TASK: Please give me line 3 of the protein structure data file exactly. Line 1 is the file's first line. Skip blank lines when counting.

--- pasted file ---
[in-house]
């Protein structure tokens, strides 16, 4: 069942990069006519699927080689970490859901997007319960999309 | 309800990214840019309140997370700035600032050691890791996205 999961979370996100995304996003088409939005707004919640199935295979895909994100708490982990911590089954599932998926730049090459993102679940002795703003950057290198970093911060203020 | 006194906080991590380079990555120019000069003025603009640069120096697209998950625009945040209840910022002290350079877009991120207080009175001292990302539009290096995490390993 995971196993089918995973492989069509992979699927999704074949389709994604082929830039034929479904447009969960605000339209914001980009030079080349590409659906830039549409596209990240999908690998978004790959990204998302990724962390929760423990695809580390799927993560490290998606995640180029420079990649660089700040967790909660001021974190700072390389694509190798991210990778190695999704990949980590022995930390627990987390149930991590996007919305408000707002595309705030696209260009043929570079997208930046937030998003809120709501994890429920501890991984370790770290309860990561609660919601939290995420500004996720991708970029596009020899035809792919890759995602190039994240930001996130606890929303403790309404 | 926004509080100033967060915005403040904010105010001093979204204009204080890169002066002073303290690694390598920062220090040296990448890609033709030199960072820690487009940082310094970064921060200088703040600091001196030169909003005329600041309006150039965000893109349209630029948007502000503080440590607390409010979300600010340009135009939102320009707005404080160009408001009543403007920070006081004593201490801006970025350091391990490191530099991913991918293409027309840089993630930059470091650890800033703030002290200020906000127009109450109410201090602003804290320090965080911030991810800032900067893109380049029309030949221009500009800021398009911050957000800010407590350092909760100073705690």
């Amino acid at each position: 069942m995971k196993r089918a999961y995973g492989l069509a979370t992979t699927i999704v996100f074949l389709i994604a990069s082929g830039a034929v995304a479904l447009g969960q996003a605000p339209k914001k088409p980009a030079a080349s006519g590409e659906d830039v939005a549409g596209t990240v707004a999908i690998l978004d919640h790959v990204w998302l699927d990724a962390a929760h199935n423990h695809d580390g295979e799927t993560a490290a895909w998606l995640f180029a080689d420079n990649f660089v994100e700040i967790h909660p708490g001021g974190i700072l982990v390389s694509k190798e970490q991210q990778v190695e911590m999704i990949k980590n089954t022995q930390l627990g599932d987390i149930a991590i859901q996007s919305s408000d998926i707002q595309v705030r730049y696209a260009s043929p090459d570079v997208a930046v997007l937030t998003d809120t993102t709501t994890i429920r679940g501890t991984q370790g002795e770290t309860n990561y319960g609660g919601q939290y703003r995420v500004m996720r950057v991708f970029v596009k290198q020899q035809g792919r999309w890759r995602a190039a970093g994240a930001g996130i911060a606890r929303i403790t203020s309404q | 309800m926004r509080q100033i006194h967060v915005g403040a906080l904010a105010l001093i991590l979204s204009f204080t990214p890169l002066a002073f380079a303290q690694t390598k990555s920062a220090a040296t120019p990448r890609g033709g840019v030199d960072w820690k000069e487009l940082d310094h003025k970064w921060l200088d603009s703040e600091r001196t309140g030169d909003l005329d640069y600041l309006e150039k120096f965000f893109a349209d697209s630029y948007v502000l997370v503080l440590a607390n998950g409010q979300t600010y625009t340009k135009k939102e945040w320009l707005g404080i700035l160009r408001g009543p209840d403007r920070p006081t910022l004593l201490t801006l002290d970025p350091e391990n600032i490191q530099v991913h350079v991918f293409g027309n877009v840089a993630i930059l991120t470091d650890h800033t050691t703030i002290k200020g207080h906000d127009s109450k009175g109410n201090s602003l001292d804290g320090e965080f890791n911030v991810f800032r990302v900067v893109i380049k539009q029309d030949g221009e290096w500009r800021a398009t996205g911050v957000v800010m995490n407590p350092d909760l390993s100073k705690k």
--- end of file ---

């Amino acid at each position: 069942m995971k196993r089918a999961y995973g492989l069509a979370t992979t699927i999704v996100f074949l389709i994604a990069s082929g830039a034929v995304a479904l447009g969960q996003a605000p339209k914001k088409p980009a030079a080349s006519g590409e659906d830039v939005a549409g596209t990240v707004a999908i690998l978004d919640h790959v990204w998302l699927d990724a962390a929760h199935n423990h695809d580390g295979e799927t993560a490290a895909w998606l995640f180029a080689d420079n990649f660089v994100e700040i967790h909660p708490g001021g974190i700072l982990v390389s694509k190798e970490q991210q990778v190695e911590m999704i990949k980590n089954t022995q930390l627990g599932d987390i149930a991590i859901q996007s919305s408000d998926i707002q595309v705030r730049y696209a260009s043929p090459d570079v997208a930046v997007l937030t998003d809120t993102t709501t994890i429920r679940g501890t991984q370790g002795e770290t309860n990561y319960g609660g919601q939290y703003r995420v500004m996720r950057v991708f970029v596009k290198q020899q035809g792919r999309w890759r995602a190039a970093g994240a930001g996130i911060a606890r929303i403790t203020s309404q | 309800m926004r509080q100033i006194h967060v915005g403040a906080l904010a105010l001093i991590l979204s204009f204080t990214p890169l002066a002073f380079a303290q690694t390598k990555s920062a220090a040296t120019p990448r890609g033709g840019v030199d960072w820690k000069e487009l940082d310094h003025k970064w921060l200088d603009s703040e600091r001196t309140g030169d909003l005329d640069y600041l309006e150039k120096f965000f893109a349209d697209s630029y948007v502000l997370v503080l440590a607390n998950g409010q979300t600010y625009t340009k135009k939102e945040w320009l707005g404080i700035l160009r408001g009543p209840d403007r920070p006081t910022l004593l201490t801006l002290d970025p350091e391990n600032i490191q530099v991913h350079v991918f293409g027309n877009v840089a993630i930059l991120t470091d650890h800033t050691t703030i002290k200020g207080h906000d127009s109450k009175g109410n201090s602003l001292d804290g320090e965080f890791n911030v991810f800032r990302v900067v893109i380049k539009q029309d030949g221009e290096w500009r800021a398009t996205g911050v957000v800010m995490n407590p350092d909760l390993s100073k705690k």